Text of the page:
Japan has a big problem, and it's one the United States is about to face, too.

The Japanese population is aging rapidly. Each year, the number of working-age Japanese, those between 15 and 65, falls by about a million, while the share of the population that is elderly grows. The country has been slow to seriously address the fiscal and economic problems this demographic shift creates, said Professor Masaaki Shirakawa, former head of the Bank of Japan, the country's central bank.

During a recent visit to the Federal Reserve Bank of Atlanta headquarters, Shirakawa discussed numerous topics with guests and staff. He and Atlanta Fed research economist Toni Braun also recorded a podcast interview that is featured in the Bank's 2015 annual report, The Graying of the American Economy

Aging and Japan's economic anomaly

In a talk the Reserve Bank cosponsored with the Japan America Society of Georgia, Shirakawa cited an illuminating statistic. For the past 15 years, Japan has led the developed world in economic growth per working-age person. Yet because its working-age population is shrinking, Japan's overall economic growth has been among the weakest in the developed world in the 21st century, as measured by per capita gross domestic product (GDP). That is GDP divided by the total population.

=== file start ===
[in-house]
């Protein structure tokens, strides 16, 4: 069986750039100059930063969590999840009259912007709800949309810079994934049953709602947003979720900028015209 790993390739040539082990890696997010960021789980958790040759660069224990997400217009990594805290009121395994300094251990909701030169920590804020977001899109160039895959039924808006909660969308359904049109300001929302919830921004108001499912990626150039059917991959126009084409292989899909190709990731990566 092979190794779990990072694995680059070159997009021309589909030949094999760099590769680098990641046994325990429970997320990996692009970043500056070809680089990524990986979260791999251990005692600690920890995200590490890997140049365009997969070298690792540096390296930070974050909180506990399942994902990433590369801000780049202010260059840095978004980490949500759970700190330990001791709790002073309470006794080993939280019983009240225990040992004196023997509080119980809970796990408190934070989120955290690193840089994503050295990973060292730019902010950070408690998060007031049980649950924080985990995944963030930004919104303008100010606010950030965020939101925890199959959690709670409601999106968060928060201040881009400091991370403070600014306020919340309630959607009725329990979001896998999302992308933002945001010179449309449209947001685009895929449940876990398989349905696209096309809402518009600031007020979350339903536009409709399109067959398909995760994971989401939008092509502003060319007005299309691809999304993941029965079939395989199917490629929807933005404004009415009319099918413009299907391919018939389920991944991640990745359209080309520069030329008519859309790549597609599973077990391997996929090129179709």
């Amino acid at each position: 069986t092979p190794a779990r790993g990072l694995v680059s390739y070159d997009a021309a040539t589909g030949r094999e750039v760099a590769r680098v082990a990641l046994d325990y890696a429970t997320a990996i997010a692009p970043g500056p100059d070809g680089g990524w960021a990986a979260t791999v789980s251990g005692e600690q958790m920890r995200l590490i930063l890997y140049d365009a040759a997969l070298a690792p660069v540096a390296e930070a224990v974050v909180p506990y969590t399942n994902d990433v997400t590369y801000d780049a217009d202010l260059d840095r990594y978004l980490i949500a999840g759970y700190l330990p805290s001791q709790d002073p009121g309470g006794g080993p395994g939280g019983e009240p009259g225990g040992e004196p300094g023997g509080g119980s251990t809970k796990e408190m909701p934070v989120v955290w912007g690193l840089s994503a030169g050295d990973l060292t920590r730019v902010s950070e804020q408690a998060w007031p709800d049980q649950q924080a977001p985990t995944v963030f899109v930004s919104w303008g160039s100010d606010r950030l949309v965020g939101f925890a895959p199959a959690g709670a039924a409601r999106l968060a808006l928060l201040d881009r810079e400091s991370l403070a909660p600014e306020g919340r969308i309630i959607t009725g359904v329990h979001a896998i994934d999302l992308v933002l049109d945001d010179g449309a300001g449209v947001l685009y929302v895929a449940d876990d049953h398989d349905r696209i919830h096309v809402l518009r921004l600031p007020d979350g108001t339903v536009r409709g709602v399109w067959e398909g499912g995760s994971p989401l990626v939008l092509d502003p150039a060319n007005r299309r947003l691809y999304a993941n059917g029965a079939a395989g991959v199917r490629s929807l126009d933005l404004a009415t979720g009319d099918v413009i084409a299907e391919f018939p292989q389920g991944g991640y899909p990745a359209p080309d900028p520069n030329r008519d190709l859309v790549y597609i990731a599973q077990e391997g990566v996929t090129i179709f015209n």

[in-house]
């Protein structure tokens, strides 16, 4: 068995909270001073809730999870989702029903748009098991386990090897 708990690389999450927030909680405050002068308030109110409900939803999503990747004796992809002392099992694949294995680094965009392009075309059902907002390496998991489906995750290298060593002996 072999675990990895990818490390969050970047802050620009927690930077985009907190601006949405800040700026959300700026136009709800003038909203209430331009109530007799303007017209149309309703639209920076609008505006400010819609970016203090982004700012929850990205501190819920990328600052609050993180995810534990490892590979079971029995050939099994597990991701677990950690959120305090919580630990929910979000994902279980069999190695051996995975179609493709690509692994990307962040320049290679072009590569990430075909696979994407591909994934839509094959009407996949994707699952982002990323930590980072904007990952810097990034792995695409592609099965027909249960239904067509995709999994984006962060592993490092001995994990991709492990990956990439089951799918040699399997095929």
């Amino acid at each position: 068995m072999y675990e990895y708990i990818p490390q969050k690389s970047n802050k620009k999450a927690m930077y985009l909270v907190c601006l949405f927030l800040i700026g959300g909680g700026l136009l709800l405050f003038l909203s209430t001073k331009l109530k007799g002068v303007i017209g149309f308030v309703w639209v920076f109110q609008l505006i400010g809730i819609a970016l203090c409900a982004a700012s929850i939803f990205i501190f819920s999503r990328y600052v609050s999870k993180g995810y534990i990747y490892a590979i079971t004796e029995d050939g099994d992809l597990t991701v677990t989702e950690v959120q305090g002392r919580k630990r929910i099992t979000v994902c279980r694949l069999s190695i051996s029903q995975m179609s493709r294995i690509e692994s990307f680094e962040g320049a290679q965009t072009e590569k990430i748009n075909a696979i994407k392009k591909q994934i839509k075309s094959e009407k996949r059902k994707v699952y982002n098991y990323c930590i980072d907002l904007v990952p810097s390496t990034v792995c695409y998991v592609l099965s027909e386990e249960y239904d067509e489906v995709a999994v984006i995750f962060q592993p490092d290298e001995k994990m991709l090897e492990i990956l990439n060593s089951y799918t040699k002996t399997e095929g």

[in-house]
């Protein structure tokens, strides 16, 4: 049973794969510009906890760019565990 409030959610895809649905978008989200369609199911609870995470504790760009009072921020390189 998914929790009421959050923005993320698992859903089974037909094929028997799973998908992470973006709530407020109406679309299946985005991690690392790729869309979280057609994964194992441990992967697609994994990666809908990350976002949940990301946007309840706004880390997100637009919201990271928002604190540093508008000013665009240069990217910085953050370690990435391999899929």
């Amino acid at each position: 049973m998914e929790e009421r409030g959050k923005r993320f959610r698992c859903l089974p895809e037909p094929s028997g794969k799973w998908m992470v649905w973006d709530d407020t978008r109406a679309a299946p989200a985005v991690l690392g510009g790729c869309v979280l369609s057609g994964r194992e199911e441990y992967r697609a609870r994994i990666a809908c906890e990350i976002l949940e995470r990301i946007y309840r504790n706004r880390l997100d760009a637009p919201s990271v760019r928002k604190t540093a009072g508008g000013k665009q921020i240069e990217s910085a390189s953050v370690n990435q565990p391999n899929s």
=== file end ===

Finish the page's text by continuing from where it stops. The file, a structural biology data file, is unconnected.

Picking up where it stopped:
"This shows how serious the impact of rapid aging is," said Shirakawa.

Hosting such distinguished visitors is important for the Atlanta Fed because it allows economists and other staff members to exchange views with leading figures in the global economy.

In Shirakawa's case, he is deeply concerned about the economic implications of aging and hopes to bring public attention to the issue, said Braun, who also has researched the fiscal implications of aging in Japan. In fact, he and Shirakawa both presented at a conference on the subject at Japan's Keio University in 2014.

During his Atlanta visit, Shirakawa pointed out that many countries, including the United States, will soon wrestle with the issues arising from an aging population. He stressed the urgency of correcting the fiscal imbalances that aging will create in social insurance programs for retirees, such as Social Security and Medicare.

The Bank's annual report examines the impact of aging on the U.S. economy. The podcast featuring Braun and Shirakawa is in the first of the annual report's three phases. Parts two and three of the annual report will post online in late April and late May, respectively.